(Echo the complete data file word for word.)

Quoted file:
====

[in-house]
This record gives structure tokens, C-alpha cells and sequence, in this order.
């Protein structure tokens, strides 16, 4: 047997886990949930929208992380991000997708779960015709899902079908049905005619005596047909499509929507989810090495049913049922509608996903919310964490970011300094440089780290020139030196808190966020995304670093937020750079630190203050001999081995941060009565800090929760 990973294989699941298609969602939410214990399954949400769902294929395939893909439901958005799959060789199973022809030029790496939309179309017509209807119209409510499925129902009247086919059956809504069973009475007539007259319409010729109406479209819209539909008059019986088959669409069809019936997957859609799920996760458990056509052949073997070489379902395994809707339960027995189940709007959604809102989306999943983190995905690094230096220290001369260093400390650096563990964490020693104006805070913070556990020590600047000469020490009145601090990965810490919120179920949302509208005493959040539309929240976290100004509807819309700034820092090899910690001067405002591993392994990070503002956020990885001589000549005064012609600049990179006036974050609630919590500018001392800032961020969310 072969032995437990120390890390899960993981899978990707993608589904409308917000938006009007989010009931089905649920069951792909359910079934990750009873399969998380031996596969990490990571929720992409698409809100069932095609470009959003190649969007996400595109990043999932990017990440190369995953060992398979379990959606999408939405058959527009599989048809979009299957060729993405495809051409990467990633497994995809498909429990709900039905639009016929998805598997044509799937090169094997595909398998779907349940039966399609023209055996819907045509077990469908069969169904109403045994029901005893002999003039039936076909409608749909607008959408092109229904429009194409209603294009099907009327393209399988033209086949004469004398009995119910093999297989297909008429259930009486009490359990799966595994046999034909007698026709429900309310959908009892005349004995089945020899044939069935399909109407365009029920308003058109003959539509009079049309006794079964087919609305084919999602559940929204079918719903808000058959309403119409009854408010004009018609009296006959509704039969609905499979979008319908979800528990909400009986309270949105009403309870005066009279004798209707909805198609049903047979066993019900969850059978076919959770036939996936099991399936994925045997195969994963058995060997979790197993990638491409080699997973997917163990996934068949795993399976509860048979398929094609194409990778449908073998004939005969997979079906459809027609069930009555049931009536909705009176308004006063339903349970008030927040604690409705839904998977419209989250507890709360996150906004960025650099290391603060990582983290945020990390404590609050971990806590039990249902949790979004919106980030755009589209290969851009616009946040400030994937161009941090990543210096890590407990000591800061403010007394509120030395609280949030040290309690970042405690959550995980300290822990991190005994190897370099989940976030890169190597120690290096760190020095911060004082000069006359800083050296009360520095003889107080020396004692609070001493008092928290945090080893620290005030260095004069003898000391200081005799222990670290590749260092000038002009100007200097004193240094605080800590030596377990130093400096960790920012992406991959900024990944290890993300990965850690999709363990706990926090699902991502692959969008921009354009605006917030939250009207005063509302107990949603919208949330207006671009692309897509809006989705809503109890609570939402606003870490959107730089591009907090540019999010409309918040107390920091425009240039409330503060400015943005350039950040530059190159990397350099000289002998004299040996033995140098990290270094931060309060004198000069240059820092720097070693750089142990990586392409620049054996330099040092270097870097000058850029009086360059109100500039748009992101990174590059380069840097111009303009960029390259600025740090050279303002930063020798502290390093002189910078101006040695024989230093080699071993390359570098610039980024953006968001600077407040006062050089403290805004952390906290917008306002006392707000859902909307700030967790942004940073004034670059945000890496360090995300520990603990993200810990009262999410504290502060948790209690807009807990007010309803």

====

[in-house]
This record gives structure tokens, C-alpha cells and sequence, in this order.
């Protein structure tokens, strides 16, 4: 047997886990949930929208992380991000997708779960015709899902079908049905005619005596047909499509929507989810090495049913049922509608996903919310964490970011300094440089780290020139030196808190966020995304670093937020750079630190203050001999081995941060009565800090929760 990973294989699941298609969602939410214990399954949400769902294929395939893909439901958005799959060789199973022809030029790496939309179309017509209807119209409510499925129902009247086919059956809504069973009475007539007259319409010729109406479209819209539909008059019986088959669409069809019936997957859609799920996760458990056509052949073997070489379902395994809707339960027995189940709007959604809102989306999943983190995905690094230096220290001369260093400390650096563990964490020693104006805070913070556990020590600047000469020490009145601090990965810490919120179920949302509208005493959040539309929240976290100004509807819309700034820092090899910690001067405002591993392994990070503002956020990885001589000549005064012609600049990179006036974050609630919590500018001392800032961020969310 072969032995437990120390890390899960993981899978990707993608589904409308917000938006009007989010009931089905649920069951792909359910079934990750009873399969998380031996596969990490990571929720992409698409809100069932095609470009959003190649969007996400595109990043999932990017990440190369995953060992398979379990959606999408939405058959527009599989048809979009299957060729993405495809051409990467990633497994995809498909429990709900039905639009016929998805598997044509799937090169094997595909398998779907349940039966399609023209055996819907045509077990469908069969169904109403045994029901005893002999003039039936076909409608749909607008959408092109229904429009194409209603294009099907009327393209399988033209086949004469004398009995119910093999297989297909008429259930009486009490359990799966595994046999034909007698026709429900309310959908009892005349004995089945020899044939069935399909109407365009029920308003058109003959539509009079049309006794079964087919609305084919999602559940929204079918719903808000058959309403119409009854408010004009018609009296006959509704039969609905499979979008319908979800528990909400009986309270949105009403309870005066009279004798209707909805198609049903047979066993019900969850059978076919959770036939996936099991399936994925045997195969994963058995060997979790197993990638491409080699997973997917163990996934068949795993399976509860048979398929094609194409990778449908073998004939005969997979079906459809027609069930009555049931009536909705009176308004006063339903349970008030927040604690409705839904998977419209989250507890709360996150906004960025650099290391603060990582983290945020990390404590609050971990806590039990249902949790979004919106980030755009589209290969851009616009946040400030994937161009941090990543210096890590407990000591800061403010007394509120030395609280949030040290309690970042405690959550995980300290822990991190005994190897370099989940976030890169190597120690290096760190020095911060004082000069006359800083050296009360520095003889107080020396004692609070001493008092928290945090080893620290005030260095004069003898000391200081005799222990670290590749260092000038002009100007200097004193240094605080800590030596377990130093400096960790920012992406991959900024990944290890993300990965850690999709363990706990926090699902991502692959969008921009354009605006917030939250009207005063509302107990949603919208949330207006671009692309897509809006989705809503109890609570939402606003870490959107730089591009907090540019999010409309918040107390920091425009240039409330503060400015943005350039950040530059190159990397350099000289002998004299040996033995140098990290270094931060309060004198000069240059820092720097070693750089142990990586392409620049054996330099040092270097870097000058850029009086360059109100500039748009992101990174590059380069840097111009303009960029390259600025740090050279303002930063020798502290390093002189910078101006040695024989230093080699071993390359570098610039980024953006968001600077407040006062050089403290805004952390906290917008306002006392707000859902909307700030967790942004940073004034670059945000890496360090995300520990603990993200810990009262999410504290502060948790209690807009807990007010309803």